Here lie the ashes of Heinrich, heir apparent to the County of Saarbrücken, who died in a riding accident in 1797, aged 29. In his will, he asked that his remains be brought to the family palace on Halberg Hill, Saarbrücken. In 1976, this wish was fulfilled.
This location, at the top of a large hill, is where the Count of Nassau-Saarbrücken built a Baroque palace in the 18th century. The palace was totally destroyed in the Great French War. At the end of the 19th century, Carl Ferdinand von Stumm-Halberg, a coal magnate, had this Neogothic building constructed. It is now the home of Saarländische Rundfunk (Saarland Broadcasting).
The typical view of Saarland's famous riverbend is overlooking it from the East (2010-07-23, 2009-08-24, Bonjour Luxembourg: "Locker bleiben" in Mettlach - Germany). This is from the other side of the river, in the bend itself.
Wolf man, Werner Freund
While humans may be able to train dogs, “you can’t domesticate a wolf,” Freund says. “I had to become a wolf” to be able to interact with them.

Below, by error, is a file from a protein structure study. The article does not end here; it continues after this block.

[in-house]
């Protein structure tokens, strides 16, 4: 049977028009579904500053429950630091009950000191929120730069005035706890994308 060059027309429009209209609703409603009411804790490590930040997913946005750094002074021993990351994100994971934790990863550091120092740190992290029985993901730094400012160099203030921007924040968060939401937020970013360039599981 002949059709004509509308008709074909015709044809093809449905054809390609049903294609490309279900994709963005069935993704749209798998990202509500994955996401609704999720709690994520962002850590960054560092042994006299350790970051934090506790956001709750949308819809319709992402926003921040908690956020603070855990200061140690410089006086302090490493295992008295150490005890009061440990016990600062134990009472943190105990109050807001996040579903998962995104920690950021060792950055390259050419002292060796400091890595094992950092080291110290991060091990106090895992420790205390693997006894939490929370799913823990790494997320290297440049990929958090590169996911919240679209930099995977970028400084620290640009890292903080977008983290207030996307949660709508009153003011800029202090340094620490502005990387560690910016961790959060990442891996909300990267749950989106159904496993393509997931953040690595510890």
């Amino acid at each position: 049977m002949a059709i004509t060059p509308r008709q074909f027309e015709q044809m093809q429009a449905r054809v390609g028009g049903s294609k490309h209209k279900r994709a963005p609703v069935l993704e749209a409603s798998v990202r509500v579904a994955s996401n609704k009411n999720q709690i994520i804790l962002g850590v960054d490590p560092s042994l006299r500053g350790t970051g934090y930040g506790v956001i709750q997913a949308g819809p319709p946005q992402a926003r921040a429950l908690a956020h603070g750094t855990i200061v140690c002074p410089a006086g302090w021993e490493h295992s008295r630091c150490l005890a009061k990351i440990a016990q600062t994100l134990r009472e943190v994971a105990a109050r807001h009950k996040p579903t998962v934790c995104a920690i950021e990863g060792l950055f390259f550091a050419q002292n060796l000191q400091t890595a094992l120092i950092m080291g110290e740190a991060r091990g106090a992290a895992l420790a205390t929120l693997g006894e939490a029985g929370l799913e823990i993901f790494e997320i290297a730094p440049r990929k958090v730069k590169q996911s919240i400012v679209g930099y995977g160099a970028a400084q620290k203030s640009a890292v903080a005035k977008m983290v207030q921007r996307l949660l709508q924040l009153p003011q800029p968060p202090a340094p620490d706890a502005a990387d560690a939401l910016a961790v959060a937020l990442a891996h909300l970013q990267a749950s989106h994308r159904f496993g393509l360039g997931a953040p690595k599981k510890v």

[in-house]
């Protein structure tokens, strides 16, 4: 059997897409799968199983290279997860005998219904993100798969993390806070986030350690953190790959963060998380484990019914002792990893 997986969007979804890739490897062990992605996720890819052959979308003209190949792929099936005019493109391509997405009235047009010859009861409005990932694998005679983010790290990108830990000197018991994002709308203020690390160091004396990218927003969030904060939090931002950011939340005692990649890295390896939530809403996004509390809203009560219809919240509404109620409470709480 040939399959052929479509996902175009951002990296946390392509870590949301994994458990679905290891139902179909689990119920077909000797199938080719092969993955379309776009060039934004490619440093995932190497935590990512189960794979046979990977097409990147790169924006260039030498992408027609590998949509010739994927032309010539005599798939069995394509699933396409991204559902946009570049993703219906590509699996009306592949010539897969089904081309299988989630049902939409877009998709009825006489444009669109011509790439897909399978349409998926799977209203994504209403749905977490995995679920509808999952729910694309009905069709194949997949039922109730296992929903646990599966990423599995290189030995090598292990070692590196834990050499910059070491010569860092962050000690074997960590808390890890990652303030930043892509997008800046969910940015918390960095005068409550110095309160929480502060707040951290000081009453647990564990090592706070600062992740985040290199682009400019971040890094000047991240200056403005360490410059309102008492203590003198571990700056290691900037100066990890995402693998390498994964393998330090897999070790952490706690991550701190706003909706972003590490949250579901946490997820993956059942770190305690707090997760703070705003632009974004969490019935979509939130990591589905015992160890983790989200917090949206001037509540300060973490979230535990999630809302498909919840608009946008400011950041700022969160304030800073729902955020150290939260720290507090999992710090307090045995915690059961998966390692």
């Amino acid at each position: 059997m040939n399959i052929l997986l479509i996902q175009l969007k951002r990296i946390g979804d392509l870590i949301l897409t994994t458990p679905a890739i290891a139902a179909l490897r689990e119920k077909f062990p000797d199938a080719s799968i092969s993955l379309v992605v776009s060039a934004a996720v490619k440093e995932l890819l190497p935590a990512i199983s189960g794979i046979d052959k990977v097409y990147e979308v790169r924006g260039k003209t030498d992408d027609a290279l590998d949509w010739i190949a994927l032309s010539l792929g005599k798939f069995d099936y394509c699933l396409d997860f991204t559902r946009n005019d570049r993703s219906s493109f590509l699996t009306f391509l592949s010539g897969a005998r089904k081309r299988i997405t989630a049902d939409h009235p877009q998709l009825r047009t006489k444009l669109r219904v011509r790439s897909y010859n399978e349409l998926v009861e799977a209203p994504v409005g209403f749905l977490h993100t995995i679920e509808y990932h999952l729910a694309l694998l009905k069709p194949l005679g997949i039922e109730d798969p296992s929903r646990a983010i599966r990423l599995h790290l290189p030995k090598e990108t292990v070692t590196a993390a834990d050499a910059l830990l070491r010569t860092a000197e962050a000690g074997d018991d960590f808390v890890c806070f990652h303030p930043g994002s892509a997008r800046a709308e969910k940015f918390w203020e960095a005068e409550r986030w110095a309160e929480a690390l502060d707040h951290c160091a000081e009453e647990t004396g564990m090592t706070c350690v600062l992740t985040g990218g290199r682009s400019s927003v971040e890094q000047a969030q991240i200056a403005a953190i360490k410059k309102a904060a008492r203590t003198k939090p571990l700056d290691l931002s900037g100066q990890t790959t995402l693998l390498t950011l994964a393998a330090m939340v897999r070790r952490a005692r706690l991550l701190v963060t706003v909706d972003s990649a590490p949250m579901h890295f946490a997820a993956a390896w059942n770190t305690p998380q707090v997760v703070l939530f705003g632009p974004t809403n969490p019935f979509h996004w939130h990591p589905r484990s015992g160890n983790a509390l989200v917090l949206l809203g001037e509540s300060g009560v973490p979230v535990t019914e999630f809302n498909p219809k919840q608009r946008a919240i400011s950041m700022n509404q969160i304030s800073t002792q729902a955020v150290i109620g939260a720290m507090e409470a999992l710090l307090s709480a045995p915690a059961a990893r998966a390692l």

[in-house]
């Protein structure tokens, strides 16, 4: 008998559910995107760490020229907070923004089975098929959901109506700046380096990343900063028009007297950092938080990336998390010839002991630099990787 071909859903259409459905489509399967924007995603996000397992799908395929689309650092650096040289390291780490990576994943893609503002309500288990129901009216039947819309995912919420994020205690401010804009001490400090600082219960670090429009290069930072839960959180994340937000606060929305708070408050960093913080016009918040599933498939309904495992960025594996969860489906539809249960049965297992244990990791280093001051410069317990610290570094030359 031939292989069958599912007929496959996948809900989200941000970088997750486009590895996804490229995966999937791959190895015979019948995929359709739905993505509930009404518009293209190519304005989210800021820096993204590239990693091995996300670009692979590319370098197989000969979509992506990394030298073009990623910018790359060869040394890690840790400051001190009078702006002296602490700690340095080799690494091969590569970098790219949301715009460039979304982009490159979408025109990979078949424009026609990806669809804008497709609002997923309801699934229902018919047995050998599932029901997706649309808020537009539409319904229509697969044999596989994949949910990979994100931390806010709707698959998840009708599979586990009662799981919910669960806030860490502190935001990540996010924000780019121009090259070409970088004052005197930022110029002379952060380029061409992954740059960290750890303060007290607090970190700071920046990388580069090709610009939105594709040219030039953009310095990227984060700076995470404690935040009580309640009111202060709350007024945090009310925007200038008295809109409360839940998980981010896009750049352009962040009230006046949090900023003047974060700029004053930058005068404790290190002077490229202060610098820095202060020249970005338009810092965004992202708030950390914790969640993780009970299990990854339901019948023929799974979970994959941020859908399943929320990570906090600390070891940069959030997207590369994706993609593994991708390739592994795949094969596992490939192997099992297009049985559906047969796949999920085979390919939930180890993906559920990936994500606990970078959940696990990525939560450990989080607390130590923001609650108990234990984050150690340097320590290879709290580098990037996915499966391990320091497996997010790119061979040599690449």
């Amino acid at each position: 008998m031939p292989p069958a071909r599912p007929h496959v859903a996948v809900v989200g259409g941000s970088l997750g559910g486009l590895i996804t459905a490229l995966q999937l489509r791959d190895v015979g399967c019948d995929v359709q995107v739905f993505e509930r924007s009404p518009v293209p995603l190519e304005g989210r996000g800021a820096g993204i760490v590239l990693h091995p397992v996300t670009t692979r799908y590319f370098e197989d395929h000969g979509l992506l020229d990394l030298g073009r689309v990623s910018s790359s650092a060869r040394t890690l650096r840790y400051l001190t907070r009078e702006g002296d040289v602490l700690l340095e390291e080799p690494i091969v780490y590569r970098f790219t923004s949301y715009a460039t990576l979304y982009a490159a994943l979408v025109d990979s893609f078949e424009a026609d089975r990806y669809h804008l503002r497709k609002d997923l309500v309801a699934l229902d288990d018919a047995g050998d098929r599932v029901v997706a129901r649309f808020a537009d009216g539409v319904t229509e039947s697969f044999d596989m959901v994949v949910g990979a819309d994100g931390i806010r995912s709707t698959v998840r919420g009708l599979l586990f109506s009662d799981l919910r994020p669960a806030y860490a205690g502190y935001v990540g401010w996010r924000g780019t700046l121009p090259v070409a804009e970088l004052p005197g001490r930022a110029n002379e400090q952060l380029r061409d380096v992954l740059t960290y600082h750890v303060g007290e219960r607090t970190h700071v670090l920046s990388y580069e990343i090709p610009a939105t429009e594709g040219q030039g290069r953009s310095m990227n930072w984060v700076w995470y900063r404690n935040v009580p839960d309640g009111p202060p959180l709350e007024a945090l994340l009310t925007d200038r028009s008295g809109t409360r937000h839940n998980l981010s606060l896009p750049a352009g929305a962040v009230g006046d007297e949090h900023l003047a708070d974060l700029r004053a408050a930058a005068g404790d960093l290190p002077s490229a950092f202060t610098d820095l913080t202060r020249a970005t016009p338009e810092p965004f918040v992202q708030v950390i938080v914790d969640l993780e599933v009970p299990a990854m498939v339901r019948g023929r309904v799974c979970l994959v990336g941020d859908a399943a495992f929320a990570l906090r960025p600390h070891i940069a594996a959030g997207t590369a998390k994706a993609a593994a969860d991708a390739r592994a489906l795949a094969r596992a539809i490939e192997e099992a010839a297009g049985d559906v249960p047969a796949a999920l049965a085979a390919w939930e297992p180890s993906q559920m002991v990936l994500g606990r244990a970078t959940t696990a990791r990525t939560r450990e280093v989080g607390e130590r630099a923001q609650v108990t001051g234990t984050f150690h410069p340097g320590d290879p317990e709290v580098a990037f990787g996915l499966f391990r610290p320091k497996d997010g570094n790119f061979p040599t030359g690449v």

I think that quote answers the questions I posed in 2011-06-07 and 2011-06-08. These photos were taken in the Wolf Park in Merzig that Werner Freund founded (info in German, info in English).
Has Saarbrücken become part of France again?
Addendum: I see my comment might be a bit cryptic. Saarbrücken has passed between French and German (or Prussian) hands several times. Between 1797 and 1815, it was actually part of France and, between 1945 and 1955, it was a French-run protectorate. Currently, it is very much part of Germany and pretty much monolingual. That makes this sign surprising. It is in French and says: “Flowery Staden (a part of Saarbrücken). National Council of Wild Public Gardens”. I think this French council does not exist, but it would appear to have awarded Staden a three flower rating.